Happy New Year to All!
Our last roost count of 2012 was a marked contrast to two weeks earlier. The 15-18” snow fall that hit the area on December 20 is a bit more compacted, but hardly melted. Coupled with cold temperatures generally below freezing, and you have ideal conditions for seeing more eagles along the river, especially upriver.
The tally from the seven roosts that were counted Sunday was up from two weeks ago—104 on Sunday compared with a revised number of 86. Consistent with historical trends, the tally for the Sauk Prairie area roosts jumped in response to the weather changes.
After recording a total of 0 eagles during both of the first two counts of the season, the Sauk Prairie roosts were very active on Sunday. Sugar Loaf reported 35, and Blackhawk 1. While it may seem strange that these two roosts so close together would have widely divergent tallies, it is consistent with experiences at these two roosts, which tend to act in tandem. To a large extent, which roost is used more depends on which way the wind is blowing.
On Sunday night, the wind was coming off the river and blowing more directly into Blackhawk, a southward facing roost. Our spotters said only 1 landed and stayed in the Blackhawk roost, but they reported about 20 fly-bys. Eagles, not liking the chilly winds, flew on to more comfortable areas. Less than a mile away, Sugar Loaf—protected from those winds—had an impressive count with 35 birds in the roost. Nine of them flew in from the direction of Blackhawk, and others could have flown around and come back to Sugar Loaf as well.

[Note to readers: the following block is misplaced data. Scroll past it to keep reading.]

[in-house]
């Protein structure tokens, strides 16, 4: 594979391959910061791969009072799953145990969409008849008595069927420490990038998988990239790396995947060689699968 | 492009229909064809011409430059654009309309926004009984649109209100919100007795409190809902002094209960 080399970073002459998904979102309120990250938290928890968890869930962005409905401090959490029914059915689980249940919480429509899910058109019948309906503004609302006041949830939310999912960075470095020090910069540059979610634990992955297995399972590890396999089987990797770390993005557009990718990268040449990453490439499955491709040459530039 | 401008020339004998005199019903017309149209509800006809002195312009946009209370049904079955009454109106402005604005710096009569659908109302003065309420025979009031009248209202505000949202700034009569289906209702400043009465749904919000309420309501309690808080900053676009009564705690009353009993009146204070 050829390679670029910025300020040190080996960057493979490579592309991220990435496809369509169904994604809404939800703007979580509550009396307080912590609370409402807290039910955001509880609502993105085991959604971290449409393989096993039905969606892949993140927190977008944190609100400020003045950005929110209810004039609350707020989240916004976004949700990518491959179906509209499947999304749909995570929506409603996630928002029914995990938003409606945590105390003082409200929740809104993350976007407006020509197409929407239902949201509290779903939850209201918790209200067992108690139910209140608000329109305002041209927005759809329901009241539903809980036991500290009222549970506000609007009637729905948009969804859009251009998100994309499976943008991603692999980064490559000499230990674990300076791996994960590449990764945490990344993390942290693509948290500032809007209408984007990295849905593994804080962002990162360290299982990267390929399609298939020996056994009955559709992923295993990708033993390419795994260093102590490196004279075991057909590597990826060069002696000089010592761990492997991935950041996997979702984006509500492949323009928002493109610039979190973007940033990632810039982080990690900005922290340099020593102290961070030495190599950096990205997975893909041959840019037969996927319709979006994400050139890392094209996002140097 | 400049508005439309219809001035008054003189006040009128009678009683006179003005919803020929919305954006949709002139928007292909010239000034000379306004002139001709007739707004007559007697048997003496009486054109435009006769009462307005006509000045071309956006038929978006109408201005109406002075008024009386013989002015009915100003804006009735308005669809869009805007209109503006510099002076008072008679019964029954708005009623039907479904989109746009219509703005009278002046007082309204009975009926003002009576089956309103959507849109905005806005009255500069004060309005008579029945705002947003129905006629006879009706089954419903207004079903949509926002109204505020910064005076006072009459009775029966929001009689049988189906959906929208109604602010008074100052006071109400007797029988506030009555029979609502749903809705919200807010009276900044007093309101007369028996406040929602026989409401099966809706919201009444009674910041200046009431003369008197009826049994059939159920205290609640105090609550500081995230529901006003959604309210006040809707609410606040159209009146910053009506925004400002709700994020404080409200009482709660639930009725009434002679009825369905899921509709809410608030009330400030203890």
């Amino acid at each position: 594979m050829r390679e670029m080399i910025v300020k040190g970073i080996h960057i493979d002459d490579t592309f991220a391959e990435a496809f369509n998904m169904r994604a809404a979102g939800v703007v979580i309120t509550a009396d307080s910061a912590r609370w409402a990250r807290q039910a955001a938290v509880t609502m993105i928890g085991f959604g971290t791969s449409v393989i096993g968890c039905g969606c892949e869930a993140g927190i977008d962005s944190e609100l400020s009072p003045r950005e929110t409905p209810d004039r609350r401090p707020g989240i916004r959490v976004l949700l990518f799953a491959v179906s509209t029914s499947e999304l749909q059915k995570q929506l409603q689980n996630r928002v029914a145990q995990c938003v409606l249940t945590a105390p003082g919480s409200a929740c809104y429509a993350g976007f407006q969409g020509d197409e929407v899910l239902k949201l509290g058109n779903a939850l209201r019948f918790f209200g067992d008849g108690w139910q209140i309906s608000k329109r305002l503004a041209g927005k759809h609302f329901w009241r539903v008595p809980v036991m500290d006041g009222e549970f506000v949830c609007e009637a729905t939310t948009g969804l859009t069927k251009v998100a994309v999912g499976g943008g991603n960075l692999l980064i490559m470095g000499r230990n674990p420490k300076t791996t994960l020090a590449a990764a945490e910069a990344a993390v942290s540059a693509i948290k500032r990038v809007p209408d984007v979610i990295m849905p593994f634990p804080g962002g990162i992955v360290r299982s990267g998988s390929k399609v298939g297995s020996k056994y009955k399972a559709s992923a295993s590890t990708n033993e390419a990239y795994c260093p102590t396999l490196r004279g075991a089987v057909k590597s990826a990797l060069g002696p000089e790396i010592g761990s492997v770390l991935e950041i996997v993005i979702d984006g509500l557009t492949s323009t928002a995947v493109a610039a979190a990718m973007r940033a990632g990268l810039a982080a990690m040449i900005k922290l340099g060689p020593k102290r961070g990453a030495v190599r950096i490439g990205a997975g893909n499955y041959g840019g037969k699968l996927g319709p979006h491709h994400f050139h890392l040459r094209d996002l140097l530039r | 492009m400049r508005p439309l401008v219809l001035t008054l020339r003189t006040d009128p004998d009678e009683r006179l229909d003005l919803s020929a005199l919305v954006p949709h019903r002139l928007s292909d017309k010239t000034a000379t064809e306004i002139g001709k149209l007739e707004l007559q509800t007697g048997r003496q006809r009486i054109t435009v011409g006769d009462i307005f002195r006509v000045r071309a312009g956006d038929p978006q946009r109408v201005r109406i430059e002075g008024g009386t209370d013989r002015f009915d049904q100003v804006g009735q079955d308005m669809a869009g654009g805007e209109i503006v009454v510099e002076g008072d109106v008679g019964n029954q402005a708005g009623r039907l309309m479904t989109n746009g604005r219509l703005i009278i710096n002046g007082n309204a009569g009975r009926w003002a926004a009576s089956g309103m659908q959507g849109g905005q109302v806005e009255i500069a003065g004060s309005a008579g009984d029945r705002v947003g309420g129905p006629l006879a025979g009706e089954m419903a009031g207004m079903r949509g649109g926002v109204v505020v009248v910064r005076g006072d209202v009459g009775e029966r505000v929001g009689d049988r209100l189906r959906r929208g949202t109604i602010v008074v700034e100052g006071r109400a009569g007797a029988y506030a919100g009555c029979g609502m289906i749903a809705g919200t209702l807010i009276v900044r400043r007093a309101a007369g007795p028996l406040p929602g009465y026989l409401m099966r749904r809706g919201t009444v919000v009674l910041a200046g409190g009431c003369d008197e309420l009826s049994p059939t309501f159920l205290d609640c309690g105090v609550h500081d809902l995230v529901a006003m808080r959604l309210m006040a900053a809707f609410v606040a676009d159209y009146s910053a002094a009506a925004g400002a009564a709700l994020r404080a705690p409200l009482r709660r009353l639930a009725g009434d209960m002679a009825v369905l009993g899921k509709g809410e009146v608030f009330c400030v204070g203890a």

Just a few miles downriver from Sauk City, Ferry Bluff also saw a pick-up in eagle activity, recording a total of 21 eagles, all but one on the river-side of the roost. The parking lot pull-off on Hwy, 60, where we usually have a volunteer or two, had not been plowed out, and we were not able to use the location to count any birds in the roost away from the river. We don’t know, but we can speculate there might have been a few eagles on the west side of the roost as well.
Off river, the Leland and Ederer Been roosts also reported modest counts. Leland reported 9 eagles, while Ederer Been totaled 5.
Lone Rock, where most of the eagles roost early in the season, had mixed activity. A total of 32 birds were counted in the roost, down considerably from the previous two counts. And another 19 flew by and kept on flying. We’re not sure where they may have roosted.
One thing we know for certain is that our volunteers remain dependable and dedicated. On Sunday, we had 17 volunteers counting, putting in a total of 33 hours. Our thanks to them for all their efforts. We trust they also experience a bit of enjoyment in the process! If any of you know of anyone else who would like to become a roost counter, don’t hesitate to let Jeb know.
Speaking of Jeb, he will be back for the Jan. 13 roost count, so all of you should report your counts to him in two weeks.
Thanks again for your help.